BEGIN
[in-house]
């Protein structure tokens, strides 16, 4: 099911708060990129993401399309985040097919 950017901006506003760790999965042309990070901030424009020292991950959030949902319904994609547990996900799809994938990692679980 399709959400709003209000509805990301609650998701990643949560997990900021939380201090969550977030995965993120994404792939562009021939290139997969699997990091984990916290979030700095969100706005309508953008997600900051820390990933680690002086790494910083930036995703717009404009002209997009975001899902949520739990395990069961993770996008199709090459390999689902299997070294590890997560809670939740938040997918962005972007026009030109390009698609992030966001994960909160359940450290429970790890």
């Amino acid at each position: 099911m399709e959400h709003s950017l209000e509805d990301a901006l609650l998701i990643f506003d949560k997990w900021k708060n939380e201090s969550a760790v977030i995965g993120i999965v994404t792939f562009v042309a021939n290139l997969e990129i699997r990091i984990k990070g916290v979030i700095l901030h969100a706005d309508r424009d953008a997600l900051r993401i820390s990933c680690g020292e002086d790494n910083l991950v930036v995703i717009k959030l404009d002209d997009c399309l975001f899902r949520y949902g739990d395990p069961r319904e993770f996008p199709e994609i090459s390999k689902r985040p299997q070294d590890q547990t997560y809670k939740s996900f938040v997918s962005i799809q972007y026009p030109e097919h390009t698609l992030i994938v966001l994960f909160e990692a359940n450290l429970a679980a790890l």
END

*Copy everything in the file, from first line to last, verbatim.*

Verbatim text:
[in-house]
């Protein structure tokens, strides 16, 4: 099911708060990129993401399309985040097919 950017901006506003760790999965042309990070901030424009020292991950959030949902319904994609547990996900799809994938990692679980 399709959400709003209000509805990301609650998701990643949560997990900021939380201090969550977030995965993120994404792939562009021939290139997969699997990091984990916290979030700095969100706005309508953008997600900051820390990933680690002086790494910083930036995703717009404009002209997009975001899902949520739990395990069961993770996008199709090459390999689902299997070294590890997560809670939740938040997918962005972007026009030109390009698609992030966001994960909160359940450290429970790890």
């Amino acid at each position: 099911m399709e959400h709003s950017l209000e509805d990301a901006l609650l998701i990643f506003d949560k997990w900021k708060n939380e201090s969550a760790v977030i995965g993120i999965v994404t792939f562009v042309a021939n290139l997969e990129i699997r990091i984990k990070g916290v979030i700095l901030h969100a706005d309508r424009d953008a997600l900051r993401i820390s990933c680690g020292e002086d790494n910083l991950v930036v995703i717009k959030l404009d002209d997009c399309l975001f899902r949520y949902g739990d395990p069961r319904e993770f996008p199709e994609i090459s390999k689902r985040p299997q070294d590890q547990t997560y809670k939740s996900f938040v997918s962005i799809q972007y026009p030109e097919h390009t698609l992030i994938v966001l994960f909160e990692a359940n450290l429970a679980a790890l």